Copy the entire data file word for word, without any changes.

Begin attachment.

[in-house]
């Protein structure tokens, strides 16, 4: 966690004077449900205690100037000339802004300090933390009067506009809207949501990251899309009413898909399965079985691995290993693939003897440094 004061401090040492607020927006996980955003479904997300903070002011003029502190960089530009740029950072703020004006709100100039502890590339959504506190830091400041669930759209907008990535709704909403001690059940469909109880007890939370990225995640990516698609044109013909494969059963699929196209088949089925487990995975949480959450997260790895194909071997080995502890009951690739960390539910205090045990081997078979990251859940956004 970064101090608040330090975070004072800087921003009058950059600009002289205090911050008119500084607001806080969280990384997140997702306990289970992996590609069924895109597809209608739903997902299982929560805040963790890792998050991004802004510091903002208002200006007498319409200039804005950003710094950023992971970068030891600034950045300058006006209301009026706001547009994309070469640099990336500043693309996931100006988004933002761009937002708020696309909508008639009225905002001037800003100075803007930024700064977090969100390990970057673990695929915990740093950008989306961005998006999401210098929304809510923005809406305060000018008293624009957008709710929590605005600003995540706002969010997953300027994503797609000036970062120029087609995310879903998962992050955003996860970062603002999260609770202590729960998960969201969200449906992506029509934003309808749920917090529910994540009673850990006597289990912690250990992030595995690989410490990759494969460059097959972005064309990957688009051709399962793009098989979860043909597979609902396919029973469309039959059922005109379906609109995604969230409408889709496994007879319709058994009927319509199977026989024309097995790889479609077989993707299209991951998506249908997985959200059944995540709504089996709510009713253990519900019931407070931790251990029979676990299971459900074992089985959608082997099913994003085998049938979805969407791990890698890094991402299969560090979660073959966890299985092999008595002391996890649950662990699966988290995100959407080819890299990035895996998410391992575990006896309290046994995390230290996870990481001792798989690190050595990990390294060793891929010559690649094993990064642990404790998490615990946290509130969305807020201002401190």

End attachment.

[in-house]
């Protein structure tokens, strides 16, 4: 966690004077449900205690100037000339802004300090933390009067506009809207949501990251899309009413898909399965079985691995290993693939003897440094 004061401090040492607020927006996980955003479904997300903070002011003029502190960089530009740029950072703020004006709100100039502890590339959504506190830091400041669930759209907008990535709704909403001690059940469909109880007890939370990225995640990516698609044109013909494969059963699929196209088949089925487990995975949480959450997260790895194909071997080995502890009951690739960390539910205090045990081997078979990251859940956004 970064101090608040330090975070004072800087921003009058950059600009002289205090911050008119500084607001806080969280990384997140997702306990289970992996590609069924895109597809209608739903997902299982929560805040963790890792998050991004802004510091903002208002200006007498319409200039804005950003710094950023992971970068030891600034950045300058006006209301009026706001547009994309070469640099990336500043693309996931100006988004933002761009937002708020696309909508008639009225905002001037800003100075803007930024700064977090969100390990970057673990695929915990740093950008989306961005998006999401210098929304809510923005809406305060000018008293624009957008709710929590605005600003995540706002969010997953300027994503797609000036970062120029087609995310879903998962992050955003996860970062603002999260609770202590729960998960969201969200449906992506029509934003309808749920917090529910994540009673850990006597289990912690250990992030595995690989410490990759494969460059097959972005064309990957688009051709399962793009098989979860043909597979609902396919029973469309039959059922005109379906609109995604969230409408889709496994007879319709058994009927319509199977026989024309097995790889479609077989993707299209991951998506249908997985959200059944995540709504089996709510009713253990519900019931407070931790251990029979676990299971459900074992089985959608082997099913994003085998049938979805969407791990890698890094991402299969560090979660073959966890299985092999008595002391996890649950662990699966988290995100959407080819890299990035895996998410391992575990006896309290046994995390230290996870990481001792798989690190050595990990390294060793891929010559690649094993990064642990404790998490615990946290509130969305807020201002401190």